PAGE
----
State v. DanielsAnnotate this Case
94 S.E.2d 799 (1956)
244 N.C. 671
STATE v. Johnnie DANIELS, Sr., and Johnnle Danlels, Jr.
Supreme Court of North Carolina.
October 31, 1956.
*801 J. Faison Thomson & Son, Goldsboro, for defendant Johnnie Daniels, Sr., appellant.
Atty. Gen. George B. Patton and Asst. Atty. Gen. Claude L. Love for the State.
The evidence offered by the State was amply sufficient to support the verdict. Indeed, defendant made no motion for judgment as in case of nonsuit. Moreover, careful consideration of the assignments of error relating to rulings on evidence and to the charge do not disclose any error of law deemed sufficiently prejudicial to warrant a new trial or to require particular discussion.
Appellant lays major emphasis upon assignments of error relating to the denial by the court of his plea in abatement and motion in arrest of judgment. These assignments *802 present a jurisdictional question, technical in nature, wholly unrelated to the guilt or innocence of appellant.
We agree with appellant's contention that under Ch. 697, Public-Local Laws of 1913, as amended by Ch. 346, Public-Local Laws of 1937, the County Court of Wayne County had jurisdiction of statutory misdemeanors. The Attorney General, with commendable diligence, discovered and has called to our attention the fact that the said 1937 Act amends the said 1913 Act by adding "after the words `common law' in line six of section four, the words `or by statute;'" when in fact the words "common law" appear in line twenty-six of section four and not elsewhere in section four of the said 1913 Act. Even so, it is manifest that the intent of the General Assembly was to confer upon the County Court of Wayne County jurisdiction of statutory as well as commonlaw misdemeanors. The reference to line six of section four rather than to line twenty-six of section four is obviously a clerical error, subject to correction by the Court in order to carry out the clear legislative intent. State v. Sizemore, 199 N.C. 687, 155 S.E. 724.
We agree with appellant's further contention that, by reason of G.S. § 7-64, the County Court of Wayne County and the Superior Court had concurrent original jurisdiction of statutory misdemeanors. It follows that if at the time of appellant's trial in the Superior Court on said bill of indictment there was pending in the County Court of Wayne County a criminal prosecution based on a warrant charging the identical criminal offense there would be sound basis for appellant's plea in abatement and motion in arrest of judgment. G.S. § 7-64; State v. Reavis, 228 N.C. 18, 44 S.E.2d 354; State v. Parker, 234 N.C. 236, 66 S.E.2d 907.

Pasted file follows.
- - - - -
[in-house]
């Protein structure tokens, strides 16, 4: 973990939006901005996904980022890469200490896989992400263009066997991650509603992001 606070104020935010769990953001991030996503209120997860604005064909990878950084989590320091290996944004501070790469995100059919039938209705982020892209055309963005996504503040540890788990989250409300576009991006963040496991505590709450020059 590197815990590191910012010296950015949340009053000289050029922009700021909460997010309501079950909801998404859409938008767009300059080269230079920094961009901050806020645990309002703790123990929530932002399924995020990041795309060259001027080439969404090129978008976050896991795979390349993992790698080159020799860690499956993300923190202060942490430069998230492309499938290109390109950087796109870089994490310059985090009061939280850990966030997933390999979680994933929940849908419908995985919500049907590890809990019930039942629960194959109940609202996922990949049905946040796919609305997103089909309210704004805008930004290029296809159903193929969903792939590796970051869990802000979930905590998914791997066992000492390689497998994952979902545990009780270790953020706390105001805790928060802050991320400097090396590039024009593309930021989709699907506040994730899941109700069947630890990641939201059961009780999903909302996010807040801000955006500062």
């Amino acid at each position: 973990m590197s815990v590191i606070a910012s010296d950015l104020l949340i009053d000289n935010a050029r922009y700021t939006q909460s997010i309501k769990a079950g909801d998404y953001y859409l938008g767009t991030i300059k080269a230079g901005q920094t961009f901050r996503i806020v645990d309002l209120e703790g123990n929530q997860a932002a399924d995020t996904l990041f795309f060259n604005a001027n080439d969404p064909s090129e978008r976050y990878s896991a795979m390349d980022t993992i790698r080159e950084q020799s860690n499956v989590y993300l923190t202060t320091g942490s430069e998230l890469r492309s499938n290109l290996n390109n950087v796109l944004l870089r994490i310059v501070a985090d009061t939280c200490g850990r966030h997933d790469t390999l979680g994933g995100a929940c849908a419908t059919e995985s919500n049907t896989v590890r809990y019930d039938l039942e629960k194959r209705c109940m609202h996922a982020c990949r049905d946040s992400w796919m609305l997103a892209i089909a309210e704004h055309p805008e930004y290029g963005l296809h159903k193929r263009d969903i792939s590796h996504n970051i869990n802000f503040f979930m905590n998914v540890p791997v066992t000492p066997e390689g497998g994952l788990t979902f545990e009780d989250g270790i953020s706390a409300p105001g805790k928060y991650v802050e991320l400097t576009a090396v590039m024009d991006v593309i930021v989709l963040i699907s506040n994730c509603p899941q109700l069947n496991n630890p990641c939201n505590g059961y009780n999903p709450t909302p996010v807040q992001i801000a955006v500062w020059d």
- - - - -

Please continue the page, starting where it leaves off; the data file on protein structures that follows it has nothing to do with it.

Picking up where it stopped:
However, we are confronted by the fact that the warrant in the case pending in the County Court of Wayne County contains a single count, to wit, unlawful possession of nontax-paid whiskey for the purpose of sale, a violation of G.S. § 18-50, whereas the bill of indictment on which appellant was tried in the Superior Court contains a single count, to wit, unlawful possession of nontax-paid whiskey, a violation of G.S. § 18-48.
The statutory misdemeanors created by G.S. § 18-48 and by G.S. § 18-50 are separate and distinct offenses of equal degree. Each is a specific statutory misdemeanor, complete within itself; and a violation of G.S. § 18-48 is not a lesser degree of the offense defined in G.S. § 18-50. State v. McNeill, 225 N.C. 560, 35 S.E.2d 629; State v. Peterson, 226 N.C. 255, 37 S.E.2d 591. As stated by Ervin, J., in State v. Hall, 240 N.C. 109, 81 S.E.2d 189, 191: "The authority of the Peterson and McNeill cases on this precise point is not impaired in any degree by State v. Hill, 236 N.C. 704, 73 S.E.2d 894, * * *."
It appears from the foregoing that the only statutory misdemeanor of which the County Court of Wayne County acquired jurisdiction was that charged in said warrant, to wit, a violation of G.S. § 18-50, and that the Superior Court had original jurisdiction to proceed on bill of indictment to try appellant for a violation of G.S. § 18-48.
It is noted that the said warrant was dismissed in the County Court of Wayne County on 10 April, 1956. The inference is that the State elected to prosecute in the Superior Court on a bill of indictment charging a violation of G.S. § 18-48 rather than to prosecute in the County Court of Wayne County on the warrant charging a violation of G.S. § 18-50.
We conclude that the court below was correct in overruling appellant's plea in abatement and motion in arrest of judgment.
JOHNSON, J., not sitting.